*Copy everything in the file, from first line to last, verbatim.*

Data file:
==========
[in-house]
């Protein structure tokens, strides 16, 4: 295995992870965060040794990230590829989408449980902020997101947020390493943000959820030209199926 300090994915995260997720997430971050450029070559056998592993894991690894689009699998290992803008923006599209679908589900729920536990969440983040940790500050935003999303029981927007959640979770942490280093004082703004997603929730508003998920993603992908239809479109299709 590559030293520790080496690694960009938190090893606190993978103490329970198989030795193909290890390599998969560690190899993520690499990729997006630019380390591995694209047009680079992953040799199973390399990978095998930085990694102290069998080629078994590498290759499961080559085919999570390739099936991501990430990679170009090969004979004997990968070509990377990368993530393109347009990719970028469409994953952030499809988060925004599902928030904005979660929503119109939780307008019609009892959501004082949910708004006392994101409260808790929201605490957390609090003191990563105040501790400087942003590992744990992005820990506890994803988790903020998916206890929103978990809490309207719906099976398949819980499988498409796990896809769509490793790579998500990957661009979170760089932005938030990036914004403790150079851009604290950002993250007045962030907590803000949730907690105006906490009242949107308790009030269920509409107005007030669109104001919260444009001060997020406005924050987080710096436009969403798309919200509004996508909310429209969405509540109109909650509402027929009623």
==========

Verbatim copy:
[in-house]
């Protein structure tokens, strides 16, 4: 295995992870965060040794990230590829989408449980902020997101947020390493943000959820030209199926 300090994915995260997720997430971050450029070559056998592993894991690894689009699998290992803008923006599209679908589900729920536990969440983040940790500050935003999303029981927007959640979770942490280093004082703004997603929730508003998920993603992908239809479109299709 590559030293520790080496690694960009938190090893606190993978103490329970198989030795193909290890390599998969560690190899993520690499990729997006630019380390591995694209047009680079992953040799199973390399990978095998930085990694102290069998080629078994590498290759499961080559085919999570390739099936991501990430990679170009090969004979004997990968070509990377990368993530393109347009990719970028469409994953952030499809988060925004599902928030904005979660929503119109939780307008019609009892959501004082949910708004006392994101409260808790929201605490957390609090003191990563105040501790400087942003590992744990992005820990506890994803988790903020998916206890929103978990809490309207719906099976398949819980499988498409796990896809769509490793790579998500990957661009979170760089932005938030990036914004403790150079851009604290950002993250007045962030907590803000949730907690105006906490009242949107308790009030269920509409107005007030669109104001919260444009001060997020406005924050987080710096436009969403798309919200509004996508909310429209969405509540109109909650509402027929009623």